1987
    Church to Assist with U.S. Alien Amnesty Program
    Footnotes
    Theme

    “Church to Assist with U.S. Alien Amnesty Program,” Ensign, Aug. 1987, 79

    Church to Assist with U.S. Alien Amnesty Program

    The Church has organized a program to train its local congregations in the United States to assist members who may benefit from the U. S. Immigration Reform and Control Act of 1986.

    Under provisions of the act, which was signed into law last November by President Ronald Reagan, Congress specified that “undocumented aliens” who qualify may apply for lawful temporary residency in the United States during a one-year amnesty period beginning 5 May 1987.

    Successful applicants will be given temporary resident status for eighteen months, after which they will have one year to apply for permanent residence. The Church has developed training materials to help those seeking amnesty to gather documents and fill out forms and applications required by the U. S. Immigration and Naturalization Service.

    In a letter to local units, the First Presidency explained the program:

    “The Immigration Reform and Control Act of 1986 creates a one-time opportunity to establish lawful immigration status for some aliens who entered the United States before January 1, 1982, and who have remained illegally since that date. Some Church members may qualify under this act. We urge Church leaders to give support to those affected.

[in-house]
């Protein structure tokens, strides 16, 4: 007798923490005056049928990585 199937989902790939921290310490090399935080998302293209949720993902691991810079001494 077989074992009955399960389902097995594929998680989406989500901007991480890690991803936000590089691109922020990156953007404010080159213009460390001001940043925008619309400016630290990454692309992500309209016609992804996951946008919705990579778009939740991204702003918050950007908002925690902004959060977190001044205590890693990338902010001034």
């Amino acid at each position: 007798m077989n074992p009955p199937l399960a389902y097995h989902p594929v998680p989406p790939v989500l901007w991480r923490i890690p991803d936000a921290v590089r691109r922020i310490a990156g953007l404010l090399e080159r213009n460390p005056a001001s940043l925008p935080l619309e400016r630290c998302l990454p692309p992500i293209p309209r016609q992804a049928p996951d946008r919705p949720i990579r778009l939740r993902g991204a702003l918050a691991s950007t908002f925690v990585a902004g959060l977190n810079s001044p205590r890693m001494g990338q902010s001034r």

“Stake presidents who identify a need for the Church to provide technical help should contact their Area Presidency. Area Presidencies may authorize stake presidents and bishops to use stake and ward welfare services committees in providing help to members who may be affected by the act. Upon approval, training materials may be obtained from Welfare Services regional agents.

    “Members may choose to seek help from the community or from the Church. They should be counseled to be honest in their dealings with the Immigration and Naturalization Service. If legal help is required, members should seek such help from qualified resources in the community.”